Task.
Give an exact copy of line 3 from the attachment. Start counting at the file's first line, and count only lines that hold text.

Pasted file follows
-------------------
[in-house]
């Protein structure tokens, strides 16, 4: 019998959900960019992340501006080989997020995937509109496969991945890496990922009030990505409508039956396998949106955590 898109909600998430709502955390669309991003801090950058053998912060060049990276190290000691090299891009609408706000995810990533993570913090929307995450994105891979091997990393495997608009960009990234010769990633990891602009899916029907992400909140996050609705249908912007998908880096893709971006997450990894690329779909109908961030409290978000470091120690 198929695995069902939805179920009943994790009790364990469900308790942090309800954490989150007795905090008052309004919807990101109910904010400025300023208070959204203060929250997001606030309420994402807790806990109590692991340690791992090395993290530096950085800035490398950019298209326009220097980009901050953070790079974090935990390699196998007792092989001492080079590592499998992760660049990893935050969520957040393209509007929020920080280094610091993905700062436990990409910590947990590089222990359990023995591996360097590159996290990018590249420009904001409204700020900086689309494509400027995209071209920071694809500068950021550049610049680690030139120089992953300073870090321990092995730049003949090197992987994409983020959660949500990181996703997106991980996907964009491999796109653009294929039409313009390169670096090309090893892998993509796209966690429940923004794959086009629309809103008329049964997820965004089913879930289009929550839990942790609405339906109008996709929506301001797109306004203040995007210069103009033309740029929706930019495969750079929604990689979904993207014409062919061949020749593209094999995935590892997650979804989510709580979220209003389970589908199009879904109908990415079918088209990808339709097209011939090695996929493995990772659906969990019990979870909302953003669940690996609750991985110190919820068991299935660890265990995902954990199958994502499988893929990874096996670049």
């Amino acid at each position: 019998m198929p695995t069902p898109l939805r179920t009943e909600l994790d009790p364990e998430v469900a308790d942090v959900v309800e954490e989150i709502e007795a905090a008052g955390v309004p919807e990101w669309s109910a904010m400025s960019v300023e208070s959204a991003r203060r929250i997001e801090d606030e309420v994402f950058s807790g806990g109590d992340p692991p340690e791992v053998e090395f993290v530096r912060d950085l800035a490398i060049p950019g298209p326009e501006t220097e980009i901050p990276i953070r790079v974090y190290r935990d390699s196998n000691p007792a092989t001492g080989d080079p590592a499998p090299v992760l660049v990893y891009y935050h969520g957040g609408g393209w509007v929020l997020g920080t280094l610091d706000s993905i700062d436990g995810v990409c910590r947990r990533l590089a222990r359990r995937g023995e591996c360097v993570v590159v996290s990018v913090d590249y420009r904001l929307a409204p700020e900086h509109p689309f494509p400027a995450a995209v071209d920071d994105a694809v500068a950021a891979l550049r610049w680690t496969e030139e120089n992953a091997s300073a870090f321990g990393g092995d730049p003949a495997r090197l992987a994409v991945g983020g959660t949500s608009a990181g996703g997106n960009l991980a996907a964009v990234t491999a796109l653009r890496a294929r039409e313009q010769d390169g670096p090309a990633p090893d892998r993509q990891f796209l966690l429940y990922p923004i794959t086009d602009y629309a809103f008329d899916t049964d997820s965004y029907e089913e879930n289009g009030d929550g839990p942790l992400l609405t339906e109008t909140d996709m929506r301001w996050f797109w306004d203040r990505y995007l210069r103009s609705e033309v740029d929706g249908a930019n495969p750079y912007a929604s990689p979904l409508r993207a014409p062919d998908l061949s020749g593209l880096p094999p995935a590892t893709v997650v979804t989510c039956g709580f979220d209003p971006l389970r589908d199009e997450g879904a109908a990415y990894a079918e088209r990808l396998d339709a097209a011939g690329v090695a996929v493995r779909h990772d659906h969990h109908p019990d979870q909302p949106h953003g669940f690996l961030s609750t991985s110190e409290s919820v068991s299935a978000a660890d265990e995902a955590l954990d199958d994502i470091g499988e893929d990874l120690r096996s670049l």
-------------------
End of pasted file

């Amino acid at each position: 019998m198929p695995t069902p898109l939805r179920t009943e909600l994790d009790p364990e998430v469900a308790d942090v959900v309800e954490e989150i709502e007795a905090a008052g955390v309004p919807e990101w669309s109910a904010m400025s960019v300023e208070s959204a991003r203060r929250i997001e801090d606030e309420v994402f950058s807790g806990g109590d992340p692991p340690e791992v053998e090395f993290v530096r912060d950085l800035a490398i060049p950019g298209p326009e501006t220097e980009i901050p990276i953070r790079v974090y190290r935990d390699s196998n000691p007792a092989t001492g080989d080079p590592a499998p090299v992760l660049v990893y891009y935050h969520g957040g609408g393209w509007v929020l997020g920080t280094l610091d706000s993905i700062d436990g995810v990409c910590r947990r990533l590089a222990r359990r995937g023995e591996c360097v993570v590159v996290s990018v913090d590249y420009r904001l929307a409204p700020e900086h509109p689309f494509p400027a995450a995209v071209d920071d994105a694809v500068a950021a891979l550049r610049w680690t496969e030139e120089n992953a091997s300073a870090f321990g990393g092995d730049p003949a495997r090197l992987a994409v991945g983020g959660t949500s608009a990181g996703g997106n960009l991980a996907a964009v990234t491999a796109l653009r890496a294929r039409e313009q010769d390169g670096p090309a990633p090893d892998r993509q990891f796209l966690l429940y990922p923004i794959t086009d602009y629309a809103f008329d899916t049964d997820s965004y029907e089913e879930n289009g009030d929550g839990p942790l992400l609405t339906e109008t909140d996709m929506r301001w996050f797109w306004d203040r990505y995007l210069r103009s609705e033309v740029d929706g249908a930019n495969p750079y912007a929604s990689p979904l409508r993207a014409p062919d998908l061949s020749g593209l880096p094999p995935a590892t893709v997650v979804t989510c039956g709580f979220d209003p971006l389970r589908d199009e997450g879904a109908a990415y990894a079918e088209r990808l396998d339709a097209a011939g690329v090695a996929v493995r779909h990772d659906h969990h109908p019990d979870q909302p949106h953003g669940f690996l961030s609750t991985s110190e409290s919820v068991s299935a978000a660890d265990e995902a955590l954990d199958d994502i470091g499988e893929d990874l120690r096996s670049l």